Note, however, that the coding barriers we encountered are methodological ones, and don't in themselves give evidence about the actual limits on the hardness-amplification properties of the XOR operation. On that subject my knowledge is slim.

Briefly, hardness amplification aims to take as hypothesis a function f that is 'slightly' hard to compute, and identify a function g that is 'very' hard to compute. Since we know complicated functions exist out there somewhere (Shannon's counting argument), we want g to be explicitly determined by f.

Coding-based approaches to this problem work as follows: take such an f, a finite function not computed exactly by any 'small' circuit. Let g's truth-table be an error-correcting encoding of the truth-table of f, under a (very) efficiently decodable code.

Suppose g were even approximately computable by a small circuit A. Then applying the decoder to the output of A would give us a small (but slightly larger) circuit that 'recovers' all of the bits of f (on demand) from its partially corrupted encoding in A. This contradicts the presumed hardness of f.

Now let's contrast the situation with Yao's XOR Lemma, one form of which states roughly that if no 'small'

circuit computes f correctly on more than a 1/2 + d

fraction of all inputs, then no (slightly smaller)

small circuit computes g(x, y)= f(x)+f(y) (mod 2) on more than a

1/2 + O(d^2) + e fraction of inputs, where e is a negligible function of n. Iterating this lemma multiple times to get a big XOR, the result is a very hard function g.

Why does this Lemma, and its variants, seem to require a stronger hardness assumption on f than the coding-based results (both in terms of the computational model--Yao requires hardness against nonuniform circuits--and in terms of the strength of hardness required)? Why are its proofs trickier? And finally, why is the Lemma still worth keeping around? The coding perspective sheds some light on these questions.

From this perspective, we are interested in the 'code' that takes the bitstring that is f's truth-table, and outputs g defined as above. Is this even a valid code? Nope--f and its negation both define the same g. Well, what if we restricted f's first bit to be a 1? Then encoding is unique; however, this isn't a very good error-correcting code; e.g., 1000000 and 1111111 have encodings g1, g2 that are quite close. This creates an inherent ambiguity that prevents us from obliviously applying a decoder algorithm to the g-approximating circuit A to get back to the exact original f, or even approximate the original f (since our example strings were far apart, no decoded string can approximate both of them at once).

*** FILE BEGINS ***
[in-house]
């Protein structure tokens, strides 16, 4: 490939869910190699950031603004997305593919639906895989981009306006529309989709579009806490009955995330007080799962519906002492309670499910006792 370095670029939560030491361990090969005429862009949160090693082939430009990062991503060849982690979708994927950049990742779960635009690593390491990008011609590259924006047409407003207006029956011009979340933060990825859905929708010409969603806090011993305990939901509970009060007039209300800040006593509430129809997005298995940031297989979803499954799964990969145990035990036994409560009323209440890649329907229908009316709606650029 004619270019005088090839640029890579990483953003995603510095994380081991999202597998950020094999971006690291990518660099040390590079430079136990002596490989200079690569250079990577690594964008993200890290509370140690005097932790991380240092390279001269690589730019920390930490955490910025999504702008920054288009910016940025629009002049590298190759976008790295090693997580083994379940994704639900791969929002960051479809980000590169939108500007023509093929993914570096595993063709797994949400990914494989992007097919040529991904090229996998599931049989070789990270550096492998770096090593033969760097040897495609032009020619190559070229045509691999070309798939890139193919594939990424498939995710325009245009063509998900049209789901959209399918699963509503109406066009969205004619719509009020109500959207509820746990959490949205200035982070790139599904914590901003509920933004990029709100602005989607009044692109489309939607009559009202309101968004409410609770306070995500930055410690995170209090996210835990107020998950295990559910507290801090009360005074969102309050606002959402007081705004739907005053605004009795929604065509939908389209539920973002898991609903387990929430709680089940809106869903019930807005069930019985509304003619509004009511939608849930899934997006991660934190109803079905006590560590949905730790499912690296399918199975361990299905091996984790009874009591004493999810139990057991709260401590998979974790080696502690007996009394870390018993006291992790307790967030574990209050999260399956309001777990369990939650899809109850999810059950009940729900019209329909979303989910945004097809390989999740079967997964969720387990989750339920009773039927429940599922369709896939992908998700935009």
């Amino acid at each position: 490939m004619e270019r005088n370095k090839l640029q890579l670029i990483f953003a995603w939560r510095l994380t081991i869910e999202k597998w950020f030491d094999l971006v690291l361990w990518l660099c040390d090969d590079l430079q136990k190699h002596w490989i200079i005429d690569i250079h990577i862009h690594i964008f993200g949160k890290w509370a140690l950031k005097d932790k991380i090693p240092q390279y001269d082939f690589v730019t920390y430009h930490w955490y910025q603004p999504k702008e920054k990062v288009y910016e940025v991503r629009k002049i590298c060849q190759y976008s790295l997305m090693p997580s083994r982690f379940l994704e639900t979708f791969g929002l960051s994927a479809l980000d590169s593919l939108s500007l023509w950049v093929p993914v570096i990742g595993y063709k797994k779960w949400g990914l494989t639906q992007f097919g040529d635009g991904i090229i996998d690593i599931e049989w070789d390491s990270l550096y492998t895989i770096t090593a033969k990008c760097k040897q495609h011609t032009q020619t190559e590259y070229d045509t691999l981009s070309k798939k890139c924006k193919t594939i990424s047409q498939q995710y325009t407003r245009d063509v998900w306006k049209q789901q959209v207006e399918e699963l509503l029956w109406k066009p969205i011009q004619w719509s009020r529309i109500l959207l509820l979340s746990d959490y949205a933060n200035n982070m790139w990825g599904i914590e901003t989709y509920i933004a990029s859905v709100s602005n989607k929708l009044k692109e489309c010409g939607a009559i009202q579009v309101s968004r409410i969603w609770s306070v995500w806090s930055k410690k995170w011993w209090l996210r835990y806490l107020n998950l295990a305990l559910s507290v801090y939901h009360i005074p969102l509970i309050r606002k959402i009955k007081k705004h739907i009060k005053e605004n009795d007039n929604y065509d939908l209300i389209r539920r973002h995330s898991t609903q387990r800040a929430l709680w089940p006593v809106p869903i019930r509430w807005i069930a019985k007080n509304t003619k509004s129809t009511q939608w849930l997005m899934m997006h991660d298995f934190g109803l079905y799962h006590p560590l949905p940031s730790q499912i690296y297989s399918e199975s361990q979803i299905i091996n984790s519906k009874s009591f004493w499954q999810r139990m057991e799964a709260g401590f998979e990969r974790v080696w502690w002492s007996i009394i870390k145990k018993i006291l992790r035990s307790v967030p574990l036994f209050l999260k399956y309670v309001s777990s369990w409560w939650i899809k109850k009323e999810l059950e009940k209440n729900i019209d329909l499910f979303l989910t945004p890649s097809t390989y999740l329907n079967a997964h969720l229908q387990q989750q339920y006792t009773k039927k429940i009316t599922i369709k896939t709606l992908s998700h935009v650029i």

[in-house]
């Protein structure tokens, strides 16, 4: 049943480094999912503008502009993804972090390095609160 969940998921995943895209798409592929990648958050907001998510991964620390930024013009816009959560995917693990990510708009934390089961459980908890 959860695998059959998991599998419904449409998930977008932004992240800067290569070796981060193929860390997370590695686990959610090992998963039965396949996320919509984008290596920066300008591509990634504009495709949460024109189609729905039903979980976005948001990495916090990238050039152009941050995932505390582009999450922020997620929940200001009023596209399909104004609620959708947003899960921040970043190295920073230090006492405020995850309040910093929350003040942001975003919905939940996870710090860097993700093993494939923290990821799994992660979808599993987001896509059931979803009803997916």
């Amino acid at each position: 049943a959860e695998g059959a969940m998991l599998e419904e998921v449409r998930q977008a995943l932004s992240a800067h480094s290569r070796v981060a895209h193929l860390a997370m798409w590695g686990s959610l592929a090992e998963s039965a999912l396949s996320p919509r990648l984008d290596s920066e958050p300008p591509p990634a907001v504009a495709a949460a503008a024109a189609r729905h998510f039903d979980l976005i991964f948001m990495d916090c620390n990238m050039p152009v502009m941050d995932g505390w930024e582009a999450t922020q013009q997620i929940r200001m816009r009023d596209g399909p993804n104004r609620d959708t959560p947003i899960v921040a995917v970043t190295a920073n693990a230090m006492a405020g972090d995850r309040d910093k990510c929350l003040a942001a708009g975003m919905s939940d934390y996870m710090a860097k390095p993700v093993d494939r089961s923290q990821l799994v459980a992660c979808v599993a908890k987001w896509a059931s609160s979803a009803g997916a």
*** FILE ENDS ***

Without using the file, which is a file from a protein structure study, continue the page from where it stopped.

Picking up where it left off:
But maybe we can exactly recover the original f from A if we are given a little bit of 'advice', e.g. to discriminate between decoding to 1000000 and 1111111. Since we are in the nonuniform model, this advice can be built into our circuits. But how much advice do we need? It's got to be small to contradict the hardness of f.

The problem is, every bit in f influences a rather small fraction of bits in the encoding g; thus, any string f' close to f has an encoding g' close to g. If f is a function on n variables, there are then a doubly-exponential-in-n number of functions whose encodings are close to that of f, hence potentially represented by the approximating circuit A (here making hidden assumptions about what 'close' means...). So exponential advice is needed to specify f from among this collection--unacceptably large. This means our decoder can't hope to exactly recover f, and explains why the proof methodology doesn't let us assume that f is merely hard to compute exactly.

The compromise reached by the Lemma is to only approximately recover f (using advice, which our example indicated was necessary), corresponding to the stronger hardness assumption on f in the Lemma's statement. Here we enter the realm of information-theoretic possibility, but the need for this recovery to be algorithmically efficient leads to involved proofs, which necessarily use advice-driven case analysis. Is this coding theory? Trevisan calls it 'approximate list-decoding'. I'd say, sure it's decoding, but the scope of coding theory is being stretched significantly (and very fruitfully, it seems) in the process.

So why is Yao's XOR Lemma still a viable tool? I'm not qualified to answer this in full generality. Moreover, the Lemma has been generalized and improved in several directions. But two observations: first, once we've got a function f hard enough to meet the hypotheses of the XOR Lemma, the Lemma can be repeatedly applied until the resulting g is way hard; some but not all error-correcting codes can do a comparable job of pushing the hardness that far. Second, the XOR-encoding used is very efficient, more so than the error-correcting codes based on, e.g., Reed-Muller; this means that if we are trying to identify very hard functions in a complexity class C, and we assume f is taken from C, then the encoding g is more likely to be in C as well, so that we get hardness amplification within the class. Since the main target of hardness amplification research is giving evidence of really hard problems inside NP, Yao's Lemma looks to remain vital. It can't deliver the goods fully yet (e.g., NP doesn't seem to be closed under XOR), but new insights keep coming; the new FOCS 2006 paper by Impagliazzo-Kabanets-Jaiswal looks to be in this vein.

In conclusion, the XOR Lemma is an important result with somewhat difficult (but not impossible) proofs; the coding perspective illuminates the shape of the Lemma's statement and explains why it cannot easily be strengthened.

Note, however, that the coding barriers we encountered are methodological ones, and don't in themselves give evidence about the actual limits on the hardness-amplification properties of the XOR operation. On that subject my knowledge is slim.

Labels: complexity

## 2 Comments: